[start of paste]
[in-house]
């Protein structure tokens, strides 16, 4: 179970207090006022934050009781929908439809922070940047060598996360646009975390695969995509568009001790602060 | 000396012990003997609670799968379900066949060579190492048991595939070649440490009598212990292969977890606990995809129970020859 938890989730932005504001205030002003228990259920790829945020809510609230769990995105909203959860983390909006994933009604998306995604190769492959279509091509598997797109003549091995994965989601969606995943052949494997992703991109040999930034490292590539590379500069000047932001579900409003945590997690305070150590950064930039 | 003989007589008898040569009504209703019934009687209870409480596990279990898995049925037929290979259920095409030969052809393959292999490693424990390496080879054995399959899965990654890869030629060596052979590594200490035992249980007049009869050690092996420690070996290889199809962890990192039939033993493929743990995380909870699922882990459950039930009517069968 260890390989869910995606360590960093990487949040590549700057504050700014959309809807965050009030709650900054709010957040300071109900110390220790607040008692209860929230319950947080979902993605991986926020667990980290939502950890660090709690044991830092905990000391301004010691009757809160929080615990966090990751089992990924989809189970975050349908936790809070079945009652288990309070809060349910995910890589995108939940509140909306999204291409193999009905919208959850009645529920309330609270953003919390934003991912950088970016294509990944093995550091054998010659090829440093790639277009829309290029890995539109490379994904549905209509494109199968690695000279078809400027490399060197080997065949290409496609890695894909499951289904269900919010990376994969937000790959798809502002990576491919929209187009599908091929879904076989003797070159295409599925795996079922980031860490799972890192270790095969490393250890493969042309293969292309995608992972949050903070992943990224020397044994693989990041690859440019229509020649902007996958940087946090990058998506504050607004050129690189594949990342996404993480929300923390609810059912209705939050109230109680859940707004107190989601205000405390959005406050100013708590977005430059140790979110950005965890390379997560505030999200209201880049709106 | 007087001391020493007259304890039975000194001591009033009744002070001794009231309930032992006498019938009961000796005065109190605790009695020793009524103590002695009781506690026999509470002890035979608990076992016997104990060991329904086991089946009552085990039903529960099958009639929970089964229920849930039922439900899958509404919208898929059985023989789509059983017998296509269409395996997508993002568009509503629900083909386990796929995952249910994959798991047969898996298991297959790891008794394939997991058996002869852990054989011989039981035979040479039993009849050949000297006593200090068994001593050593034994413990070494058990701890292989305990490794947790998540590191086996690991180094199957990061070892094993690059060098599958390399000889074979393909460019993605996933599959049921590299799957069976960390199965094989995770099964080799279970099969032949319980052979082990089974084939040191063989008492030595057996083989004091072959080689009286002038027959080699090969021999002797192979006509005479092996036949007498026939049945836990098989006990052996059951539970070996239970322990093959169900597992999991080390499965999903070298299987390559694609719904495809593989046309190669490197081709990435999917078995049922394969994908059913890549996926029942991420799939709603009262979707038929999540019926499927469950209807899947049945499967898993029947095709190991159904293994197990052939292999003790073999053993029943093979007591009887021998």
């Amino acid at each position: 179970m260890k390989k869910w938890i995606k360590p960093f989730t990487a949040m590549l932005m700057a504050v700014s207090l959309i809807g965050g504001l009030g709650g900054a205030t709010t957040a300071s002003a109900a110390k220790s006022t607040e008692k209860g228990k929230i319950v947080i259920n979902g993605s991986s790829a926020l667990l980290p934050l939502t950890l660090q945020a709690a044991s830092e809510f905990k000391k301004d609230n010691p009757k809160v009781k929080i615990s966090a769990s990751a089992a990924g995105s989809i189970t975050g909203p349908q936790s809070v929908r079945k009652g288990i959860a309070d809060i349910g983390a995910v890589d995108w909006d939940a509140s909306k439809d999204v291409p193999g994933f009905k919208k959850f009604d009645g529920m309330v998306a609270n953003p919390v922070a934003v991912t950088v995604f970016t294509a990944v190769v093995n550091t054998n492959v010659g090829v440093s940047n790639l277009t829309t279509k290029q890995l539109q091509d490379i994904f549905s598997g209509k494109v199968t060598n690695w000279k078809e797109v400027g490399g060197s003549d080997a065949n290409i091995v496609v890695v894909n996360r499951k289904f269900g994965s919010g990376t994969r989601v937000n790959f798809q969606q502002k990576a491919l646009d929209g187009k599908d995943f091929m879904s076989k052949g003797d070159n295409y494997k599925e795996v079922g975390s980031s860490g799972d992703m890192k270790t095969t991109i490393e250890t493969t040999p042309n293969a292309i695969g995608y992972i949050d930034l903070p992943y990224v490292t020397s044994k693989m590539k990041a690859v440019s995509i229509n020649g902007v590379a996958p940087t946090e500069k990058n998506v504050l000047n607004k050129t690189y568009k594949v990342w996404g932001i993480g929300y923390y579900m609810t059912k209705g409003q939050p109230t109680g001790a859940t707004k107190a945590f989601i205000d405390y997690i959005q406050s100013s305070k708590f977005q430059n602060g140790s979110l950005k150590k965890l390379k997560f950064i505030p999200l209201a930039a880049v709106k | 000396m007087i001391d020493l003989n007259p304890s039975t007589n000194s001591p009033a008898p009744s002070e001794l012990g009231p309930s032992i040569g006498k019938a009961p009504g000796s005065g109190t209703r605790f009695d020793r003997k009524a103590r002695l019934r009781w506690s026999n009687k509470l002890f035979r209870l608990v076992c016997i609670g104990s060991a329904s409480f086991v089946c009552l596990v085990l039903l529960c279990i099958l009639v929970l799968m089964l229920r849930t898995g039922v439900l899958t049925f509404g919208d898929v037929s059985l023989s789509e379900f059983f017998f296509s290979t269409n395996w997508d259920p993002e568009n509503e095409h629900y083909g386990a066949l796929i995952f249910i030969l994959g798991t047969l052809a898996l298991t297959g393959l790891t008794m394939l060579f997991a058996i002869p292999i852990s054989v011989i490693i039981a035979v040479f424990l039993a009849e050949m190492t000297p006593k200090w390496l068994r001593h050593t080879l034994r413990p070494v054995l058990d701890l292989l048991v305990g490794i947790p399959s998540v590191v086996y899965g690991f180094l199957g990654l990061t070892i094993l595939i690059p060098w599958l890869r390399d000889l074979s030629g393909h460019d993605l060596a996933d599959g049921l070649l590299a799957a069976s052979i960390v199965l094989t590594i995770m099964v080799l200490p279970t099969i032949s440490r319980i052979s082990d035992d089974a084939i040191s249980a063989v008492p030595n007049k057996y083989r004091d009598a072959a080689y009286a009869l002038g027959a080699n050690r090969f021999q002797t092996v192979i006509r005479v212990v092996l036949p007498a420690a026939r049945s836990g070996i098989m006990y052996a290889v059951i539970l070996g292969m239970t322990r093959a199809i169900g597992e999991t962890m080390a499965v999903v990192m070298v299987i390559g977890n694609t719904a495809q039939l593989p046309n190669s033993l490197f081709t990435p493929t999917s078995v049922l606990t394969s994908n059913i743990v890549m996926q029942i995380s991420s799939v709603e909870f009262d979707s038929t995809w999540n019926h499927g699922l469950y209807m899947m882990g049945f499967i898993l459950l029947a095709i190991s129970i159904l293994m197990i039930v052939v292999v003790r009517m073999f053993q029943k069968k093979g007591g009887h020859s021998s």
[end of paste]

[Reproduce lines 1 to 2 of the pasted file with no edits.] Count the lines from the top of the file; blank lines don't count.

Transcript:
[in-house]
């Protein structure tokens, strides 16, 4: 179970207090006022934050009781929908439809922070940047060598996360646009975390695969995509568009001790602060 | 000396012990003997609670799968379900066949060579190492048991595939070649440490009598212990292969977890606990995809129970020859 938890989730932005504001205030002003228990259920790829945020809510609230769990995105909203959860983390909006994933009604998306995604190769492959279509091509598997797109003549091995994965989601969606995943052949494997992703991109040999930034490292590539590379500069000047932001579900409003945590997690305070150590950064930039 | 003989007589008898040569009504209703019934009687209870409480596990279990898995049925037929290979259920095409030969052809393959292999490693424990390496080879054995399959899965990654890869030629060596052979590594200490035992249980007049009869050690092996420690070996290889199809962890990192039939033993493929743990995380909870699922882990459950039930009517069968 260890390989869910995606360590960093990487949040590549700057504050700014959309809807965050009030709650900054709010957040300071109900110390220790607040008692209860929230319950947080979902993605991986926020667990980290939502950890660090709690044991830092905990000391301004010691009757809160929080615990966090990751089992990924989809189970975050349908936790809070079945009652288990309070809060349910995910890589995108939940509140909306999204291409193999009905919208959850009645529920309330609270953003919390934003991912950088970016294509990944093995550091054998010659090829440093790639277009829309290029890995539109490379994904549905209509494109199968690695000279078809400027490399060197080997065949290409496609890695894909499951289904269900919010990376994969937000790959798809502002990576491919929209187009599908091929879904076989003797070159295409599925795996079922980031860490799972890192270790095969490393250890493969042309293969292309995608992972949050903070992943990224020397044994693989990041690859440019229509020649902007996958940087946090990058998506504050607004050129690189594949990342996404993480929300923390609810059912209705939050109230109680859940707004107190989601205000405390959005406050100013708590977005430059140790979110950005965890390379997560505030999200209201880049709106 | 007087001391020493007259304890039975000194001591009033009744002070001794009231309930032992006498019938009961000796005065109190605790009695020793009524103590002695009781506690026999509470002890035979608990076992016997104990060991329904086991089946009552085990039903529960099958009639929970089964229920849930039922439900899958509404919208898929059985023989789509059983017998296509269409395996997508993002568009509503629900083909386990796929995952249910994959798991047969898996298991297959790891008794394939997991058996002869852990054989011989039981035979040479039993009849050949000297006593200090068994001593050593034994413990070494058990701890292989305990490794947790998540590191086996690991180094199957990061070892094993690059060098599958390399000889074979393909460019993605996933599959049921590299799957069976960390199965094989995770099964080799279970099969032949319980052979082990089974084939040191063989008492030595057996083989004091072959080689009286002038027959080699090969021999002797192979006509005479092996036949007498026939049945836990098989006990052996059951539970070996239970322990093959169900597992999991080390499965999903070298299987390559694609719904495809593989046309190669490197081709990435999917078995049922394969994908059913890549996926029942991420799939709603009262979707038929999540019926499927469950209807899947049945499967898993029947095709190991159904293994197990052939292999003790073999053993029943093979007591009887021998």